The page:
In Vitro–In Vivo Extrapolation Scaling Factors for Intestinal P-glycoprotein and Breast Cancer Resistance Protein: Part II. The Impact of Cross-Laboratory Variations of Intestinal Transporter Relative Expression Factors on Predicted Drug Disposition

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Relative expression factors (REFs) are used to scale in vitro transporter kinetic data via in vitro–in vivo extrapolation linked to physiologically based pharmacokinetic (IVIVE-PBPK) models to clinical observations. Primarily two techniques to quantify transporter protein expression are available, immunoblotting and liquid chromatography–tandem mass spectrometry. Literature-collated REFs ranged from 0.4 to 5.1 and 1.1 to 90 for intestinal P-glycoprotein (P-gp) and breast cancer resistance protein (BCRP), respectively. The impact of using human jejunum–Caco-2 REFs for P-gp (REFiP-gp) and BCRP (REFiBCRP), generated from the same samples and using different proteomic methodologies from independent laboratories, on PBPK outcomes was assessed. A 5-fold decrease in REFiP-gp for a single oral dose of digoxin resulted in a 1.19- and 1.31-fold higher plasma area under the curve and Cmax, respectively. All generated REFiP-gp values led to simulated digoxin Cmax values within observed ranges; however, combining kinetic data generated from a different laboratory with the 5-fold lower REFiP-gp could not recover a digoxin-rifampicin drug-drug interaction, emphasizing the necessity to obtain transporter-specific kinetic estimates and REFs from the same in vitro system. For a theoretical BCRP compound, with absorption taking place primarily in the jejunum, a decrease in the REFiBCRP from 2.22 (University of Manchester) to 1.11 (Bertin Pharma) promoted proximal intestinal absorption while delaying tmax 1.44-fold. Laboratory-specific differences in REF may lead to different IVIVE-PBPK outcomes. To understand the mechanisms underlying projected pharmacokinetic liabilities, it is important to assess the potential impact of bias on the generation of REFs on an interindividual basis within a target population.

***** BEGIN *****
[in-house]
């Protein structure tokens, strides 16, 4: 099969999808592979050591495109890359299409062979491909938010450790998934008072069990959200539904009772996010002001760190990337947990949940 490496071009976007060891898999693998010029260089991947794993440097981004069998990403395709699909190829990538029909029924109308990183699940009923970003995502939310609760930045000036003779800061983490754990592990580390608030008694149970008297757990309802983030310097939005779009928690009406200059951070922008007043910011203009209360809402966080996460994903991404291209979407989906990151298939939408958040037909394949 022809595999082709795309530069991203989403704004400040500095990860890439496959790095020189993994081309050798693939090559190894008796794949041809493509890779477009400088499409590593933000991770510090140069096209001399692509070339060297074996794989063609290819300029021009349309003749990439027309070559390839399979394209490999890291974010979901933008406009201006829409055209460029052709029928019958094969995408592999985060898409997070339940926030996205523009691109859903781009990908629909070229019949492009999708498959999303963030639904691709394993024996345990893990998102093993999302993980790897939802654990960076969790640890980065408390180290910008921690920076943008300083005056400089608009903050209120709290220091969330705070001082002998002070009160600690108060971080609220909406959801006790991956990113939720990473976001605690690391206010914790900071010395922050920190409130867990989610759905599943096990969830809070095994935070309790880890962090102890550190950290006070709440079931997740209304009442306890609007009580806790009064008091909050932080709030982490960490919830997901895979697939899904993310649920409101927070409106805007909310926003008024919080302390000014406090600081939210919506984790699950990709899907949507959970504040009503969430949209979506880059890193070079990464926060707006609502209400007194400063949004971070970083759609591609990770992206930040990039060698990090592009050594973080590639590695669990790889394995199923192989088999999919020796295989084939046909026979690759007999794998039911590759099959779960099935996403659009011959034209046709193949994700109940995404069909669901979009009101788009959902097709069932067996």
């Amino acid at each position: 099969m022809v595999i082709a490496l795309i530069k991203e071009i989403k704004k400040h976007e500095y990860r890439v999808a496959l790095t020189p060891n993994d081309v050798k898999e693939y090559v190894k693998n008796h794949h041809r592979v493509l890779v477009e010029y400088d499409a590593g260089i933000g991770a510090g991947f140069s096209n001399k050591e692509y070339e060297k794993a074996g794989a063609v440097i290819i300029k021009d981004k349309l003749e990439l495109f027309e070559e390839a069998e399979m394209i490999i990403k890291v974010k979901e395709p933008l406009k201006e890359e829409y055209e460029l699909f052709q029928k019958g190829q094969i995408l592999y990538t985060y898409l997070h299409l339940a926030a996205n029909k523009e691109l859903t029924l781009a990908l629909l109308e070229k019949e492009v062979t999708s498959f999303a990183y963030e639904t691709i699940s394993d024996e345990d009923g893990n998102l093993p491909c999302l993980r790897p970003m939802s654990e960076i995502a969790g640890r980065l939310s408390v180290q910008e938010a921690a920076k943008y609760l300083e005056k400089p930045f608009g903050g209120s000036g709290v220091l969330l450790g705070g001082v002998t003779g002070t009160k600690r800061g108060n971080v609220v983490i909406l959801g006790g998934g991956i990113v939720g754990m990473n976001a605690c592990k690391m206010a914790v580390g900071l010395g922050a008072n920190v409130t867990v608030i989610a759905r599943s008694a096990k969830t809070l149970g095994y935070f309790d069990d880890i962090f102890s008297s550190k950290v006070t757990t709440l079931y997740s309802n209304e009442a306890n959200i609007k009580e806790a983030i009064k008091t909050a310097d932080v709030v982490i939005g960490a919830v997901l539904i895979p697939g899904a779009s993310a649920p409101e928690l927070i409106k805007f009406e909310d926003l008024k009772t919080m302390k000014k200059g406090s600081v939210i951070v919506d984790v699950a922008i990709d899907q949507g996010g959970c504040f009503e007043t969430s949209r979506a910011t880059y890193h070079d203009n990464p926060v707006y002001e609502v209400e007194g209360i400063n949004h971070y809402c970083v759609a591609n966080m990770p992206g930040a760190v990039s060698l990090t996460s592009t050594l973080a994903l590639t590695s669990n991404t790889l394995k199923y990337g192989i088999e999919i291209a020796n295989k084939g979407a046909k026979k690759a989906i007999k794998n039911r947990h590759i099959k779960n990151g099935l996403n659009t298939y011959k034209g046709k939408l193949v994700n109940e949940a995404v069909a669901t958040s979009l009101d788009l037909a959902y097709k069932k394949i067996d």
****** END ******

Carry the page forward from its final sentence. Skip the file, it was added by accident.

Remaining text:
Matthew D. Harwood, Brahim Achour, Sibylle Neuhoff, Matthew R. Russell, Gordon Carlson, Geoffrey Warhurst, and Amin Rostami-Hodjegan

http://dx.doi.org/10.1124/dmd.115.067777

DMD  vol. 44 no. 3 476-480